The first target 202A and the second target 202B define two calibration reference points visible to and locatable by the camera 103 when the base 201 rests on the table 102. The artifact 500 may be useful in assessing the accuracy and/or calibration of the CMM 100 in a plane normal to the plane 110 of the bed 102, such as the X-Z or Y-Z plane for example, according to the method 600 described below, for example.

In some embodiments, one or more of the targets 202A, 202B may be in or on a substrate called a “target substrate.” For example, the artifact 500 in FIG. 5 includes two target substrates 501A, 501B, each bearing a target (202A and 202B, respectively). In that embodiment, the target substrates each include a transparent or translucent substrate 501S mounted to the artifact 500.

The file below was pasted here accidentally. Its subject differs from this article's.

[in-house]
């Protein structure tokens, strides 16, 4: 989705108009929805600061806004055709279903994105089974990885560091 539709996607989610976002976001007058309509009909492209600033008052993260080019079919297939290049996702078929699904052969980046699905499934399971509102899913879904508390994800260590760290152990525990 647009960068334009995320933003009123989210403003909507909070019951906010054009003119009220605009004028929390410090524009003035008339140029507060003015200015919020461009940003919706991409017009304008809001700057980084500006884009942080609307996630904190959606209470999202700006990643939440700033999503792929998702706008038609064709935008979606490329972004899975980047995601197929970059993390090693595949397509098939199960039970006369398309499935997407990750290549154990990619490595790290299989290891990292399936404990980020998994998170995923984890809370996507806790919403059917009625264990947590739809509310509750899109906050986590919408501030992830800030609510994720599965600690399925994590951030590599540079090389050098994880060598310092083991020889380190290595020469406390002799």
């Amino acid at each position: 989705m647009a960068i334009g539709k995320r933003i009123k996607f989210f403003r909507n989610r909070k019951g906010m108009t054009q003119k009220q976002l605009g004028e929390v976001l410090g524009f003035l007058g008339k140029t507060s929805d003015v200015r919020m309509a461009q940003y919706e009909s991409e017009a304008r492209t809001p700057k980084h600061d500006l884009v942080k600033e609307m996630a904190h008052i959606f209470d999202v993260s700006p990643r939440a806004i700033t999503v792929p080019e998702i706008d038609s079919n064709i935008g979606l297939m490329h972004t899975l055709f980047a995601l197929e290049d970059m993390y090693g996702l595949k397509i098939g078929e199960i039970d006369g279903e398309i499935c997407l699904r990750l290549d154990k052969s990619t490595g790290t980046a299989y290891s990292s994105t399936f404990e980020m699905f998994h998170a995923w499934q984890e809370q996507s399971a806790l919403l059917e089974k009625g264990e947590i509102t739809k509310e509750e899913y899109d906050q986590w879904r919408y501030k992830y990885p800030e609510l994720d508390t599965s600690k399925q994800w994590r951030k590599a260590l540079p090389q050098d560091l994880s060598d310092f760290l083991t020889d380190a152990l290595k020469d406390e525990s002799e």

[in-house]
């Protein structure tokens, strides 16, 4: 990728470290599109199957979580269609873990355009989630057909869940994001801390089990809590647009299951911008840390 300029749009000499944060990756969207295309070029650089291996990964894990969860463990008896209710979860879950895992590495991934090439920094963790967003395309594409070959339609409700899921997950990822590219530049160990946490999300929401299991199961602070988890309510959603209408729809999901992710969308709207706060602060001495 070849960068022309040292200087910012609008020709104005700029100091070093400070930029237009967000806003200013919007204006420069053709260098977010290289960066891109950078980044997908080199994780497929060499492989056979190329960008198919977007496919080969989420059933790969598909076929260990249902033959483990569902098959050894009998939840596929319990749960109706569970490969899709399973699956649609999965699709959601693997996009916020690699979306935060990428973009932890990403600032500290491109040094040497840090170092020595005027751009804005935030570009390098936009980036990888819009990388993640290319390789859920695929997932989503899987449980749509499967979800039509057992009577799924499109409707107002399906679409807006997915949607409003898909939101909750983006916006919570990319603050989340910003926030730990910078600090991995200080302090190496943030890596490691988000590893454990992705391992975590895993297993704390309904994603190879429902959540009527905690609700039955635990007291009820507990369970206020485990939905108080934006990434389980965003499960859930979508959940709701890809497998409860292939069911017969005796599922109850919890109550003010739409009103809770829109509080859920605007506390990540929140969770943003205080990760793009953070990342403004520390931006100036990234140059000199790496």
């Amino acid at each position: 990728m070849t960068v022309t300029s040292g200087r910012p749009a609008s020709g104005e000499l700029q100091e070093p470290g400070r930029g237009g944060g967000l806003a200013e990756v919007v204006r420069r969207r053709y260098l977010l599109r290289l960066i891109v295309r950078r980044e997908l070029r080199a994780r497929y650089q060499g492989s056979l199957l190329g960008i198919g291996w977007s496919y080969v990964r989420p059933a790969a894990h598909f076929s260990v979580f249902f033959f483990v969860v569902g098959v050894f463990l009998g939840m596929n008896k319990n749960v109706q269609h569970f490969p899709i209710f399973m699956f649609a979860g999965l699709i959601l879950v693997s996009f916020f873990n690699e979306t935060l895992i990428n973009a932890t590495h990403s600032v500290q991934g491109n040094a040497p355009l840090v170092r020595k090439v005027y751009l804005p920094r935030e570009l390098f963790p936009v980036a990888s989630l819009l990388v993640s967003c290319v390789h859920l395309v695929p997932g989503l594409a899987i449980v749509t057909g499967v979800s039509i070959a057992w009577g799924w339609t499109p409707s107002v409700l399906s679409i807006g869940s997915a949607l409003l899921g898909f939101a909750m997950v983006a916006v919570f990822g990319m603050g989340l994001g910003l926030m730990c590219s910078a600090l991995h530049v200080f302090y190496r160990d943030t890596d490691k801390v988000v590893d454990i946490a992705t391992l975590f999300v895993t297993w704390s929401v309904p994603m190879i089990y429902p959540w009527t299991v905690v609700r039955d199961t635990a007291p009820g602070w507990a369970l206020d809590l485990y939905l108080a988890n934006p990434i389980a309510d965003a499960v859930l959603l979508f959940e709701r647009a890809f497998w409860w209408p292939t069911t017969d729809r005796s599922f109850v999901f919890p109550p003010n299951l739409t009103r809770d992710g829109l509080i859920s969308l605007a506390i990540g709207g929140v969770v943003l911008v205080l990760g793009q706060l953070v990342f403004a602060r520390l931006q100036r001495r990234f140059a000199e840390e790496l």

As shown, various embodiments describe a calibration artifact (e.g. 500) for calibrating an optical coordinate measuring machine, in which the CMM has an object table (102) defining a table plane (110) and an object volume 111 extending from the table plane (110) in a direction normal to the table plane 110, and a movable camera (103). For example, object volume 111 of the CMM 100 of FIG. 1A includes the three-dimensional space between the table 102 and the camera 103. That three dimensional space may be defined as a box have a rectangular base at the table 102 and a height defined as the distance between the table 102 and the camera 103.